Online Banking: Consumer Trust Versus Loyalty
As a victim of identity theft, the recent spate of security threats, violations, and miscues struck a nerve in me. Companies like CitiFinancial (a division of CitiGroup), CVS, and MasterCard International are undoubtedly still feeling the pains of recent security breaches, covered on www.destinationCRM.com. In one example, MasterCard's breach exposed more than 40 million payment cards to fraud. Clearly, preventive security measures are the best way to minimize vulnerabilities, but what happens when hackers succeed and customers are victimized? What are companies doing in their call centers to assuage consumers' concerns about their identity, assets, and credit?
My one bout with identity theft started when I noticed a large discrepancy in my online checking account statement. Mildly alarmed, I grabbed my checkbook and repeatedly crunched the numbers, adding up all my transactions over the previous five months. The numbers would not add up. So I called my bank's customer service number to alert an agent. However, instead of helping me determine the cause, the agent condescendingly insisted my math was wrong and that I should check it again. He then rushed me off the phone. Furious, I carefully combed through my online statement and found the cause of the discrepancy--an unauthorized withdrawal of $600 from an ATM machine I had never used.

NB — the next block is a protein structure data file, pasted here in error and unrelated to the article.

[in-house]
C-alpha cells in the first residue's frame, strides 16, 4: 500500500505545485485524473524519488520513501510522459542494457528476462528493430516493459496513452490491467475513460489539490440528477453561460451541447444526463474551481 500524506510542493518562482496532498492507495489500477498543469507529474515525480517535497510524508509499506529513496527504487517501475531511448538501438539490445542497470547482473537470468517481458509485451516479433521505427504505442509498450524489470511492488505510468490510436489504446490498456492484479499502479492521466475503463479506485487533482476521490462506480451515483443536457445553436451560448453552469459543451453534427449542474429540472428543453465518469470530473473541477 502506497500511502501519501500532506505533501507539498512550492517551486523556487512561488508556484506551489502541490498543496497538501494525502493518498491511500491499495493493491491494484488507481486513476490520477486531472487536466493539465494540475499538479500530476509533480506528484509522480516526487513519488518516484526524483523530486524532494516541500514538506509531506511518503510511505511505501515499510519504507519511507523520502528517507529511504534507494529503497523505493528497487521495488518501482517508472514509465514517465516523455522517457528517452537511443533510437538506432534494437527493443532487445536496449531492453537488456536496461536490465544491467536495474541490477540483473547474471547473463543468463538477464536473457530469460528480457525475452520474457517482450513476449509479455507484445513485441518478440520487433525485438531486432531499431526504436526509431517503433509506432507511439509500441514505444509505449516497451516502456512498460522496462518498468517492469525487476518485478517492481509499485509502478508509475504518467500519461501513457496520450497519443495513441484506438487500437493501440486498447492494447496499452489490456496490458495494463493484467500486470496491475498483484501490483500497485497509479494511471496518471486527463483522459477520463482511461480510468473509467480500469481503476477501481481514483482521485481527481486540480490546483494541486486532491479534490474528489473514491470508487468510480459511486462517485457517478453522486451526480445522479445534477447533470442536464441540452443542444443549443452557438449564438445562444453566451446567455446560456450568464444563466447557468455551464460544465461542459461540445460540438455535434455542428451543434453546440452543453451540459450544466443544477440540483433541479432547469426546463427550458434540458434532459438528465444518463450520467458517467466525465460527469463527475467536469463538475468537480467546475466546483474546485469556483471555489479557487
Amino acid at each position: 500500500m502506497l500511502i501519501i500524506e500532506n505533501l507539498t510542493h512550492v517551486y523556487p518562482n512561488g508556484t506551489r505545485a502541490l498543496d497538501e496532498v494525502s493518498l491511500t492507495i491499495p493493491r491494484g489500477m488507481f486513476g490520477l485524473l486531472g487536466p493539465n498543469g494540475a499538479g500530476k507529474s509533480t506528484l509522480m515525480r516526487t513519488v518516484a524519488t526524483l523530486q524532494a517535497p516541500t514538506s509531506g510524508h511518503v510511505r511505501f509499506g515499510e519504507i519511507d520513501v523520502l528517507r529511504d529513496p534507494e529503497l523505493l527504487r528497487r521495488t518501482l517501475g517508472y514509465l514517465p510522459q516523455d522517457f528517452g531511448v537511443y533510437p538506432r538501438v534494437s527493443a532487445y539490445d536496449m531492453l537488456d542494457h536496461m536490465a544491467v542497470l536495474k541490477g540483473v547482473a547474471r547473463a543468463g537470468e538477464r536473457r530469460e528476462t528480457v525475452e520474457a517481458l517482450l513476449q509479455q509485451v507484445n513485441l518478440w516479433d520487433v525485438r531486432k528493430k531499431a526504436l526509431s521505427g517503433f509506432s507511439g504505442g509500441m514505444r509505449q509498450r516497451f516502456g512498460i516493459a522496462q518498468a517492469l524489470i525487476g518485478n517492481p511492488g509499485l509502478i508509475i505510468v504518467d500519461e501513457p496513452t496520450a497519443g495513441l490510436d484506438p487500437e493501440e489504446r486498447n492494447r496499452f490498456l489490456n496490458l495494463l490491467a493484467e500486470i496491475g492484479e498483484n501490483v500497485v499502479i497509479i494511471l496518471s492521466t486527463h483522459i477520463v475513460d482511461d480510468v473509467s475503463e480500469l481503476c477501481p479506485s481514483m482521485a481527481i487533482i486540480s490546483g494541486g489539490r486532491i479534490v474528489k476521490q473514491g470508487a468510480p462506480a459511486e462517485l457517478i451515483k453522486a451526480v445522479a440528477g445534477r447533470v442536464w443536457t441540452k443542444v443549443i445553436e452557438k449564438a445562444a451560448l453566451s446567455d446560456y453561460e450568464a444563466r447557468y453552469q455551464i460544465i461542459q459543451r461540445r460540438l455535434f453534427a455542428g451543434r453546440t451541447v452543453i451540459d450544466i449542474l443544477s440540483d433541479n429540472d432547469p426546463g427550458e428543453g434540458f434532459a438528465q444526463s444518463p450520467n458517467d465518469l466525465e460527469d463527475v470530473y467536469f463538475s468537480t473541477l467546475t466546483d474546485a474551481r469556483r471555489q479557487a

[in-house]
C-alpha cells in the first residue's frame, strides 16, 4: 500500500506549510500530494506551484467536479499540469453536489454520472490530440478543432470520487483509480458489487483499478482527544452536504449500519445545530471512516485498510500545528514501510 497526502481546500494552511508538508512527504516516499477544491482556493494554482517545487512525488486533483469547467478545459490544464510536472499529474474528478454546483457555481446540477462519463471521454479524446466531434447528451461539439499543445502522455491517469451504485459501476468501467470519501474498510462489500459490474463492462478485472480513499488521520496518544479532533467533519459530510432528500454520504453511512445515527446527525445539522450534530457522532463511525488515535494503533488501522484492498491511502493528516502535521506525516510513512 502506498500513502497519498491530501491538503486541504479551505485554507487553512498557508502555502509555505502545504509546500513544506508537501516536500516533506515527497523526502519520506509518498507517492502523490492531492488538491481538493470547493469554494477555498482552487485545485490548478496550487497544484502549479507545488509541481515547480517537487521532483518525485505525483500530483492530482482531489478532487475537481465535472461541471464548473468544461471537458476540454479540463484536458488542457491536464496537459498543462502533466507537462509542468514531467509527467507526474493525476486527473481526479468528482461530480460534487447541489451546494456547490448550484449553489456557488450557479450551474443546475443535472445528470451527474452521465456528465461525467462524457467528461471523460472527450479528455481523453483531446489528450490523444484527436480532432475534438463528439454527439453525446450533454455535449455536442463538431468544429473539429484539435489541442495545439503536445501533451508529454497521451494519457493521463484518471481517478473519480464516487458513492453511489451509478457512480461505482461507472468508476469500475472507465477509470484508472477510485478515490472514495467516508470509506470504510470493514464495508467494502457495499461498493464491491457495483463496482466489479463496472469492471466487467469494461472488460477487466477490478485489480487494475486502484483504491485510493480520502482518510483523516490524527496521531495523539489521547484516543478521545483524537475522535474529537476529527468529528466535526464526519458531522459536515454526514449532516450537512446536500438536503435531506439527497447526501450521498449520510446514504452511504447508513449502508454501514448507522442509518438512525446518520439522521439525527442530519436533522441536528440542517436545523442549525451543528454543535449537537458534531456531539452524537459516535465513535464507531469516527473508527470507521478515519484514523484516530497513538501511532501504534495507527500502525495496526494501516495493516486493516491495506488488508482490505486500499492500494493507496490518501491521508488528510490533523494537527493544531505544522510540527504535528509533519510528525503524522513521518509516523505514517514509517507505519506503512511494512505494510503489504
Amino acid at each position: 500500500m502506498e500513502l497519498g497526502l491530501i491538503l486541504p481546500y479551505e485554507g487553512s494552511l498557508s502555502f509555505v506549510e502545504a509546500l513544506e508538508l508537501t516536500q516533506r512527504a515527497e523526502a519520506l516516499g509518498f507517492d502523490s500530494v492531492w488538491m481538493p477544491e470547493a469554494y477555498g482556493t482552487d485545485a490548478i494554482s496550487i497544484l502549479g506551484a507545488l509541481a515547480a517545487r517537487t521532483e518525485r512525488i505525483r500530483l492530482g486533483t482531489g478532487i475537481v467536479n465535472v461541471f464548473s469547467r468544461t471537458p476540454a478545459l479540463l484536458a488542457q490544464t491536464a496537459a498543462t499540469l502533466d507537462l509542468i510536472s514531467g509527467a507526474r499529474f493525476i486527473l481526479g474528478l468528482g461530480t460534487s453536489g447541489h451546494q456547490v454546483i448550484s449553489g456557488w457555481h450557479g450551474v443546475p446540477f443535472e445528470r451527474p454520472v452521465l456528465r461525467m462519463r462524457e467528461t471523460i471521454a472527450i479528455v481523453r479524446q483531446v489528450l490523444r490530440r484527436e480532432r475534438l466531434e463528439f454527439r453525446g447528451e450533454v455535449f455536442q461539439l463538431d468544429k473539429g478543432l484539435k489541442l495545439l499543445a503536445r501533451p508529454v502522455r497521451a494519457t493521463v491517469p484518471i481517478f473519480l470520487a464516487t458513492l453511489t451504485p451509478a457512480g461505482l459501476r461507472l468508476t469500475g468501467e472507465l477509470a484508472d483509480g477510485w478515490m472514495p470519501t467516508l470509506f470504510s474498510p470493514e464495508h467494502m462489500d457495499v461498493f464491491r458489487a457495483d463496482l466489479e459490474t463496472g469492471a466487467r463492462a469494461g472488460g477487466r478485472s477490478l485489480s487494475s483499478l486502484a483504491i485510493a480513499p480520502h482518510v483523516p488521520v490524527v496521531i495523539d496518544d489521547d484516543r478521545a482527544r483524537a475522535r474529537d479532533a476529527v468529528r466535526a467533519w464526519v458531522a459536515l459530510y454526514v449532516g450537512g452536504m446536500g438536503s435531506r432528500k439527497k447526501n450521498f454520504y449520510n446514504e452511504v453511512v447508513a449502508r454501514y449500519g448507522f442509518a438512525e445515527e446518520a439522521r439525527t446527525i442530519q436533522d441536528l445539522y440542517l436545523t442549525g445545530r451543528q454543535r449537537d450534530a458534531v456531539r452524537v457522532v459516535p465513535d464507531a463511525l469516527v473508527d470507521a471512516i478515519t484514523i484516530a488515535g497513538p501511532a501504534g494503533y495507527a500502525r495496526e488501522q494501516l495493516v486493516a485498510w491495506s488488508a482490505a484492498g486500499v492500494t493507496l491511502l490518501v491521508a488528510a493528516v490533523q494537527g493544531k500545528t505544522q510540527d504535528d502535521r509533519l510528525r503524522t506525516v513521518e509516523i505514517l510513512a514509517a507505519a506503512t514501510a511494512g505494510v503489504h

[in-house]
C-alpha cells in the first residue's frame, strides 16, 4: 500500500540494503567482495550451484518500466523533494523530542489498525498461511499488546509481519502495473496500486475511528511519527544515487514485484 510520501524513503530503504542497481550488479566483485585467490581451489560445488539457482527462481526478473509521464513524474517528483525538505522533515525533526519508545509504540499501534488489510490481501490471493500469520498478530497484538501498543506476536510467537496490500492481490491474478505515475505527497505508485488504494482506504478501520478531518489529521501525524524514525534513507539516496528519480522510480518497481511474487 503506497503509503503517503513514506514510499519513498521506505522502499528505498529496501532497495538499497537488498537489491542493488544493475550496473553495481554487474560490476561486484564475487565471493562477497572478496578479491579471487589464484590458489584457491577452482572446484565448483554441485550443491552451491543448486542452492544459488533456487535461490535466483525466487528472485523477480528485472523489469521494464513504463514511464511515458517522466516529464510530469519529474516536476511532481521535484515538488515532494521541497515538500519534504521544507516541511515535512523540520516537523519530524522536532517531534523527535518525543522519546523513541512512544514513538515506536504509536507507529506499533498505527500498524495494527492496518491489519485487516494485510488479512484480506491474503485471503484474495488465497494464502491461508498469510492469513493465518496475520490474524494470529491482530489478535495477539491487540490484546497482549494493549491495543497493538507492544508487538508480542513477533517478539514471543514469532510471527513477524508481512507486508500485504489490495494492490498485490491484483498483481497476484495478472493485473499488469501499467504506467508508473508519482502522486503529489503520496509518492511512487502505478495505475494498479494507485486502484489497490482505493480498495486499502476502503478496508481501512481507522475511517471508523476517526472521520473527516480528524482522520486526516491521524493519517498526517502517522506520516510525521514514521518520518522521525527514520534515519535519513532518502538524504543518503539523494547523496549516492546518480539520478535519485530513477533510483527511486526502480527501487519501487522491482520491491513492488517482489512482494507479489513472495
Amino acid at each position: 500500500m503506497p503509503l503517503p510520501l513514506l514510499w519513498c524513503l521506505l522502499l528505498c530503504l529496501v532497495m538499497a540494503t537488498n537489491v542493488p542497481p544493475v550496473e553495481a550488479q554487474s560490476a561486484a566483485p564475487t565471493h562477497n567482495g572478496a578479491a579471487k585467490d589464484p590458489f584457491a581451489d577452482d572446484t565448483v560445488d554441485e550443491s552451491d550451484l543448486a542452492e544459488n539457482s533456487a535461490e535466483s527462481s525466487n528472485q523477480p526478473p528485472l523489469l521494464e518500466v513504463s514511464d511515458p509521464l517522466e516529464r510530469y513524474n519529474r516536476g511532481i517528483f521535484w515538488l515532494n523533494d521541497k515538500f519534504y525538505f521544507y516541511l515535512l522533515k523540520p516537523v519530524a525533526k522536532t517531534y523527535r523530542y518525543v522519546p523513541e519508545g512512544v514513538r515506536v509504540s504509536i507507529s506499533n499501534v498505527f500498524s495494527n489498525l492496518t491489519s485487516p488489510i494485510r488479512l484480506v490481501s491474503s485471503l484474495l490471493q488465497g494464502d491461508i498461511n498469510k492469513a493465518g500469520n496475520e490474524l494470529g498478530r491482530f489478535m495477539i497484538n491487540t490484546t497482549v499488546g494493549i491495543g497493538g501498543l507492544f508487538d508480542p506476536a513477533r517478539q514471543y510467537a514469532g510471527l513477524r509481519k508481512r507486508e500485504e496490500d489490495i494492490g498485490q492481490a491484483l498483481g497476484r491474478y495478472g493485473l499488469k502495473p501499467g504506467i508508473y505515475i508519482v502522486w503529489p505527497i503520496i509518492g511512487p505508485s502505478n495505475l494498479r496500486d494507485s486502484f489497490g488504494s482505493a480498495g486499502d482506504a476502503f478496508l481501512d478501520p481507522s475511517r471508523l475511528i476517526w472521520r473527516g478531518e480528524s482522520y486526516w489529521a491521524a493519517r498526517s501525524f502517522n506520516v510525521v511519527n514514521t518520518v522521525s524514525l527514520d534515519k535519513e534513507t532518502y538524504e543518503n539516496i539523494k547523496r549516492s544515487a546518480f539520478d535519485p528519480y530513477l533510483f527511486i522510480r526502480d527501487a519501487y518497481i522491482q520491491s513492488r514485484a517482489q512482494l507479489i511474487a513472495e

I stormed off to the closest branch office of my bank and politely insisted that I speak with a manager. To the bank's credit the manager was very pleasant, understanding, and extremely helpful. But his good management was overshadowed by that call center agent's abrupt, insensitive tone.
This leads me to ask the following: Was this agent's abrupt tone his fault, or was it the company's incentive plan that encouraged him to drive me off the phone? "Most call centers are operating on functional measures and not emotional measures," says CRM magazine columnist Lior Arussy, president of Strativity Group. By functional measures he's referring to measuring such metrics as the amount of calls an agent can answer in a day, rather than measuring customer satisfaction.
Many financial institutions, I suspect, are likely more concerned about luring newcomers into online banking and less concerned about their customers who have been victimized by identity theft. Interestingly, an FTC report on identity theft reveals that 55 percent of customers are "not very" or "not at all" concerned about identity theft once victimized. This is probably because consumers who have been victimized received their money back, as it was often FDIC insured. But their assurance only addresses their comfort levels with online banking, not their loyalty toward a particular bank. I was fully remunerated after the incident, and my comfort level with online banking has only grown stronger. My attitude toward my bank, however, has been negatively altered. I didn't leave my bank because of the sheer inconvenience of doing so, but if presented with an alternative, I'd be more likely to listen.
How does your company handle victims of identity theft? Feel free to email me your response at dmyron@destinationCRM.com.
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